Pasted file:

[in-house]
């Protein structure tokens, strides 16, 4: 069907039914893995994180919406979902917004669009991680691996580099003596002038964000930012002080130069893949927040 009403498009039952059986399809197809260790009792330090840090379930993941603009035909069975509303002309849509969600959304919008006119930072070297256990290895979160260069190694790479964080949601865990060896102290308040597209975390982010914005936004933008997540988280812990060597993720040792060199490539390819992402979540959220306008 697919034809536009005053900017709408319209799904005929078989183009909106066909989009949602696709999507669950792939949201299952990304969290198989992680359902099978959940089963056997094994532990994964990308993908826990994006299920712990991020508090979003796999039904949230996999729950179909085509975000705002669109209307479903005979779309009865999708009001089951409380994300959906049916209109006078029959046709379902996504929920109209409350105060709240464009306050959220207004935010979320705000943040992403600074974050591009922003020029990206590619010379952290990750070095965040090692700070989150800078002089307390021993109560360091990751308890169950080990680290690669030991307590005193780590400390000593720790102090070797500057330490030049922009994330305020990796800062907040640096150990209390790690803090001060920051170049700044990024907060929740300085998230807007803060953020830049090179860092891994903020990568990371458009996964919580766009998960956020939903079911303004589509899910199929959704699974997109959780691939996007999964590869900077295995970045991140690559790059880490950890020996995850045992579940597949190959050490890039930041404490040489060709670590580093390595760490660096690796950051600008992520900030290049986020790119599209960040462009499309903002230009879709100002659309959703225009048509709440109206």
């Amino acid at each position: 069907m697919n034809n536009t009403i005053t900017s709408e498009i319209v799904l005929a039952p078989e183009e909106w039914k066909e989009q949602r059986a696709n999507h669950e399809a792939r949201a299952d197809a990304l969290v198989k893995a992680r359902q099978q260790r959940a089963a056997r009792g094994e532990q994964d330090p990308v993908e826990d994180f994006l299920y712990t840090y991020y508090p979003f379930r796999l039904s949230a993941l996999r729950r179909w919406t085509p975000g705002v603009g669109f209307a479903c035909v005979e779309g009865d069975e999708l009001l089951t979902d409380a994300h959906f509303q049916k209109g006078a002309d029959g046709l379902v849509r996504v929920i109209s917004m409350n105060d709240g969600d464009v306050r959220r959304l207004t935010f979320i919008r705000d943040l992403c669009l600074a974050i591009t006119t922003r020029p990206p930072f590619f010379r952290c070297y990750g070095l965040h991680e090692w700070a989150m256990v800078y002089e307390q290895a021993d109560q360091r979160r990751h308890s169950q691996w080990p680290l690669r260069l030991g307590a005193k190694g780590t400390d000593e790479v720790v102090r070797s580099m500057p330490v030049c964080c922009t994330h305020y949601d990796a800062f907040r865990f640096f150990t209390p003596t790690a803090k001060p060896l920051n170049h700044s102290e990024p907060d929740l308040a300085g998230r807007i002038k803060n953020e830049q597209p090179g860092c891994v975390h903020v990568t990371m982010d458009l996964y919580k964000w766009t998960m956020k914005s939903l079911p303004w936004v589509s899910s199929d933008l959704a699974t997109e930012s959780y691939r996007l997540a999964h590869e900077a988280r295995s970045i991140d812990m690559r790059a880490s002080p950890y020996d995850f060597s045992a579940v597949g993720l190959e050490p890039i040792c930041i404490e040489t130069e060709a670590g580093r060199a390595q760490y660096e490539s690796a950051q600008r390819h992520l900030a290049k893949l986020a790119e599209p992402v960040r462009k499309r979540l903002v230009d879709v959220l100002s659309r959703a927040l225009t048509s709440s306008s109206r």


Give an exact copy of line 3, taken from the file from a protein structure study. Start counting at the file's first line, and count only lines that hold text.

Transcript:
């Amino acid at each position: 069907m697919n034809n536009t009403i005053t900017s709408e498009i319209v799904l005929a039952p078989e183009e909106w039914k066909e989009q949602r059986a696709n999507h669950e399809a792939r949201a299952d197809a990304l969290v198989k893995a992680r359902q099978q260790r959940a089963a056997r009792g094994e532990q994964d330090p990308v993908e826990d994180f994006l299920y712990t840090y991020y508090p979003f379930r796999l039904s949230a993941l996999r729950r179909w919406t085509p975000g705002v603009g669109f209307a479903c035909v005979e779309g009865d069975e999708l009001l089951t979902d409380a994300h959906f509303q049916k209109g006078a002309d029959g046709l379902v849509r996504v929920i109209s917004m409350n105060d709240g969600d464009v306050r959220r959304l207004t935010f979320i919008r705000d943040l992403c669009l600074a974050i591009t006119t922003r020029p990206p930072f590619f010379r952290c070297y990750g070095l965040h991680e090692w700070a989150m256990v800078y002089e307390q290895a021993d109560q360091r979160r990751h308890s169950q691996w080990p680290l690669r260069l030991g307590a005193k190694g780590t400390d000593e790479v720790v102090r070797s580099m500057p330490v030049c964080c922009t994330h305020y949601d990796a800062f907040r865990f640096f150990t209390p003596t790690a803090k001060p060896l920051n170049h700044s102290e990024p907060d929740l308040a300085g998230r807007i002038k803060n953020e830049q597209p090179g860092c891994v975390h903020v990568t990371m982010d458009l996964y919580k964000w766009t998960m956020k914005s939903l079911p303004w936004v589509s899910s199929d933008l959704a699974t997109e930012s959780y691939r996007l997540a999964h590869e900077a988280r295995s970045i991140d812990m690559r790059a880490s002080p950890y020996d995850f060597s045992a579940v597949g993720l190959e050490p890039i040792c930041i404490e040489t130069e060709a670590g580093r060199a390595q760490y660096e490539s690796a950051q600008r390819h992520l900030a290049k893949l986020a790119e599209p992402v960040r462009k499309r979540l903002v230009d879709v959220l100002s659309r959703a927040l225009t048509s709440s306008s109206r």